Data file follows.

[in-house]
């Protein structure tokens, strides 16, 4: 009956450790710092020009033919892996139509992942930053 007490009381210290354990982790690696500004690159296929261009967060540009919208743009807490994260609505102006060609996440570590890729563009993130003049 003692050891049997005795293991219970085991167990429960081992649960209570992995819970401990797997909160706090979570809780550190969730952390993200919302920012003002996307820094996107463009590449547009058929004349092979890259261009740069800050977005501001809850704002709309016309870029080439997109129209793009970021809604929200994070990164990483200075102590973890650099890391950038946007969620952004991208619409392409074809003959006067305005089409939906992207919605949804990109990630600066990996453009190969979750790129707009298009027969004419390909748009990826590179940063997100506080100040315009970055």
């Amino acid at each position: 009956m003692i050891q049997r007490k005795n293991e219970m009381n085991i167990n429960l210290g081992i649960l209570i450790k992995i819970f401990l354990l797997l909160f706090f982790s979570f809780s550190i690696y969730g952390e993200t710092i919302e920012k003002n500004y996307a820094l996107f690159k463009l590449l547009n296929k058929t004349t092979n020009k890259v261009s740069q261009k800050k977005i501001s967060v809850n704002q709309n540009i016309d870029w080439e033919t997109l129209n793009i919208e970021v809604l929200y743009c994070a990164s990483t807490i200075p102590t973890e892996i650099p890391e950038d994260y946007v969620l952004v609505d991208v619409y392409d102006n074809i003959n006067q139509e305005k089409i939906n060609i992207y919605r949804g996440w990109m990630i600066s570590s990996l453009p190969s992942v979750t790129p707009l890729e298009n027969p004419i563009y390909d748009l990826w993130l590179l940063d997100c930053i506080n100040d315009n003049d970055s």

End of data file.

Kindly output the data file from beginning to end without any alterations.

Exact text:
[in-house]
């Protein structure tokens, strides 16, 4: 009956450790710092020009033919892996139509992942930053 007490009381210290354990982790690696500004690159296929261009967060540009919208743009807490994260609505102006060609996440570590890729563009993130003049 003692050891049997005795293991219970085991167990429960081992649960209570992995819970401990797997909160706090979570809780550190969730952390993200919302920012003002996307820094996107463009590449547009058929004349092979890259261009740069800050977005501001809850704002709309016309870029080439997109129209793009970021809604929200994070990164990483200075102590973890650099890391950038946007969620952004991208619409392409074809003959006067305005089409939906992207919605949804990109990630600066990996453009190969979750790129707009298009027969004419390909748009990826590179940063997100506080100040315009970055």
């Amino acid at each position: 009956m003692i050891q049997r007490k005795n293991e219970m009381n085991i167990n429960l210290g081992i649960l209570i450790k992995i819970f401990l354990l797997l909160f706090f982790s979570f809780s550190i690696y969730g952390e993200t710092i919302e920012k003002n500004y996307a820094l996107f690159k463009l590449l547009n296929k058929t004349t092979n020009k890259v261009s740069q261009k800050k977005i501001s967060v809850n704002q709309n540009i016309d870029w080439e033919t997109l129209n793009i919208e970021v809604l929200y743009c994070a990164s990483t807490i200075p102590t973890e892996i650099p890391e950038d994260y946007v969620l952004v609505d991208v619409y392409d102006n074809i003959n006067q139509e305005k089409i939906n060609i992207y919605r949804g996440w990109m990630i600066s570590s990996l453009p190969s992942v979750t790129p707009l890729e298009n027969p004419i563009y390909d748009l990826w993130l590179l940063d997100c930053i506080n100040d315009n003049d970055s």